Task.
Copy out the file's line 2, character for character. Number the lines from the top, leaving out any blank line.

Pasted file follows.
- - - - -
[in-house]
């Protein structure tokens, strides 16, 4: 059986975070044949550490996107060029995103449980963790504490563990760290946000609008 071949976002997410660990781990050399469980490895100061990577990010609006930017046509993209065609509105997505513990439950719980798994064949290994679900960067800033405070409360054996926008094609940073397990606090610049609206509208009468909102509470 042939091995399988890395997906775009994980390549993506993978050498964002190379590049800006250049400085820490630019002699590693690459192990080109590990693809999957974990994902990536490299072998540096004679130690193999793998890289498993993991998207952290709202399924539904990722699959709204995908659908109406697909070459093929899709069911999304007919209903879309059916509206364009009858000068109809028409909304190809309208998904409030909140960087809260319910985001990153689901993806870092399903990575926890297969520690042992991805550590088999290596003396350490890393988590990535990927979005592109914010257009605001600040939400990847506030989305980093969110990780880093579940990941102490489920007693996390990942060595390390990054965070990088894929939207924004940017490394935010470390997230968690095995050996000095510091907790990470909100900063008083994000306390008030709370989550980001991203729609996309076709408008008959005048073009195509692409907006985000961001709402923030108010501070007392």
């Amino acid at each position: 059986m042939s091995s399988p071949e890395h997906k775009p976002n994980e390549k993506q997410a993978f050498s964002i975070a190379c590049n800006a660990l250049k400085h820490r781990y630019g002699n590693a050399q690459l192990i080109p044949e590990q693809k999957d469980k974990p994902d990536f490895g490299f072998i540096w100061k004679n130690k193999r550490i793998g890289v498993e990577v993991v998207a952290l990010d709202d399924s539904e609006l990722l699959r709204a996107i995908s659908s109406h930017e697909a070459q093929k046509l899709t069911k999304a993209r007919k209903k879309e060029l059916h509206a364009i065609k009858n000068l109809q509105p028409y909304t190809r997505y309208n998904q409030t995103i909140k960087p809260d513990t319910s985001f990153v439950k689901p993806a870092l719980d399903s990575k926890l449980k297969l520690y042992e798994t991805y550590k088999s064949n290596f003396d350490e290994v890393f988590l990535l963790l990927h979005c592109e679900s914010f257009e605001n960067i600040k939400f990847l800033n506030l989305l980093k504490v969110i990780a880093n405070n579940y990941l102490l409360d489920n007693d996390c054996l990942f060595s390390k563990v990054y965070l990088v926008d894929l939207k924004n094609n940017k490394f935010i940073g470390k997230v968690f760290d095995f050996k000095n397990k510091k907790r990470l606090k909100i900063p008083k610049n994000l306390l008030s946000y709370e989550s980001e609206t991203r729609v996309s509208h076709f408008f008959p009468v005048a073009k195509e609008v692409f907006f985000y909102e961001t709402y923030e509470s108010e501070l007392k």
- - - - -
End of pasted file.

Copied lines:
């Protein structure tokens, strides 16, 4: 059986975070044949550490996107060029995103449980963790504490563990760290946000609008 071949976002997410660990781990050399469980490895100061990577990010609006930017046509993209065609509105997505513990439950719980798994064949290994679900960067800033405070409360054996926008094609940073397990606090610049609206509208009468909102509470 042939091995399988890395997906775009994980390549993506993978050498964002190379590049800006250049400085820490630019002699590693690459192990080109590990693809999957974990994902990536490299072998540096004679130690193999793998890289498993993991998207952290709202399924539904990722699959709204995908659908109406697909070459093929899709069911999304007919209903879309059916509206364009009858000068109809028409909304190809309208998904409030909140960087809260319910985001990153689901993806870092399903990575926890297969520690042992991805550590088999290596003396350490890393988590990535990927979005592109914010257009605001600040939400990847506030989305980093969110990780880093579940990941102490489920007693996390990942060595390390990054965070990088894929939207924004940017490394935010470390997230968690095995050996000095510091907790990470909100900063008083994000306390008030709370989550980001991203729609996309076709408008008959005048073009195509692409907006985000961001709402923030108010501070007392």